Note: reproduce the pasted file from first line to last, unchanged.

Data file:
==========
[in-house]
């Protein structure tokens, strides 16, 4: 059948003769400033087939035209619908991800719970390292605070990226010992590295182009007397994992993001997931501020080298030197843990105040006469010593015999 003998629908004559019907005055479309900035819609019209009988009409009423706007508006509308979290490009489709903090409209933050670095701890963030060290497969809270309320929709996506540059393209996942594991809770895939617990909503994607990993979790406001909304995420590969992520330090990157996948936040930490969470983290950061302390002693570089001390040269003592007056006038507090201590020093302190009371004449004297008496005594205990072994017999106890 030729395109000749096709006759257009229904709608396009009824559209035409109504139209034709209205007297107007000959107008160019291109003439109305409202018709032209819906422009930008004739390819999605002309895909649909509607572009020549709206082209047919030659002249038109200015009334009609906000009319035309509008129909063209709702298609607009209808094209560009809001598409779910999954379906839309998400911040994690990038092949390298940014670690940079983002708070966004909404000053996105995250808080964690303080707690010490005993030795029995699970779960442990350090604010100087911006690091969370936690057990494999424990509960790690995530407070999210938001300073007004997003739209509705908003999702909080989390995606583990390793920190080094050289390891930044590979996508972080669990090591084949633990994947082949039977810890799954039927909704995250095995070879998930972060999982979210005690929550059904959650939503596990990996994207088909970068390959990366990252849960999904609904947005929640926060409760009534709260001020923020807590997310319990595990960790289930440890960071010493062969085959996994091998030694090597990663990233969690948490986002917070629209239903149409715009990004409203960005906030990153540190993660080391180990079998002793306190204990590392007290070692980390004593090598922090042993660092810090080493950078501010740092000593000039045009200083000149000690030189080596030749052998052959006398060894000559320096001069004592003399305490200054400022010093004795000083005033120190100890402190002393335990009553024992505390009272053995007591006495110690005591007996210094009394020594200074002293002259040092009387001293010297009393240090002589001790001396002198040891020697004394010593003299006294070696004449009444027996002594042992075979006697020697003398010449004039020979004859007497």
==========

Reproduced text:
[in-house]
């Protein structure tokens, strides 16, 4: 059948003769400033087939035209619908991800719970390292605070990226010992590295182009007397994992993001997931501020080298030197843990105040006469010593015999 003998629908004559019907005055479309900035819609019209009988009409009423706007508006509308979290490009489709903090409209933050670095701890963030060290497969809270309320929709996506540059393209996942594991809770895939617990909503994607990993979790406001909304995420590969992520330090990157996948936040930490969470983290950061302390002693570089001390040269003592007056006038507090201590020093302190009371004449004297008496005594205990072994017999106890 030729395109000749096709006759257009229904709608396009009824559209035409109504139209034709209205007297107007000959107008160019291109003439109305409202018709032209819906422009930008004739390819999605002309895909649909509607572009020549709206082209047919030659002249038109200015009334009609906000009319035309509008129909063209709702298609607009209808094209560009809001598409779910999954379906839309998400911040994690990038092949390298940014670690940079983002708070966004909404000053996105995250808080964690303080707690010490005993030795029995699970779960442990350090604010100087911006690091969370936690057990494999424990509960790690995530407070999210938001300073007004997003739209509705908003999702909080989390995606583990390793920190080094050289390891930044590979996508972080669990090591084949633990994947082949039977810890799954039927909704995250095995070879998930972060999982979210005690929550059904959650939503596990990996994207088909970068390959990366990252849960999904609904947005929640926060409760009534709260001020923020807590997310319990595990960790289930440890960071010493062969085959996994091998030694090597990663990233969690948490986002917070629209239903149409715009990004409203960005906030990153540190993660080391180990079998002793306190204990590392007290070692980390004593090598922090042993660092810090080493950078501010740092000593000039045009200083000149000690030189080596030749052998052959006398060894000559320096001069004592003399305490200054400022010093004795000083005033120190100890402190002393335990009553024992505390009272053995007591006495110690005591007996210094009394020594200074002293002259040092009387001293010297009393240090002589001790001396002198040891020697004394010593003299006294070696004449009444027996002594042992075979006697020697003398010449004039020979004859007497």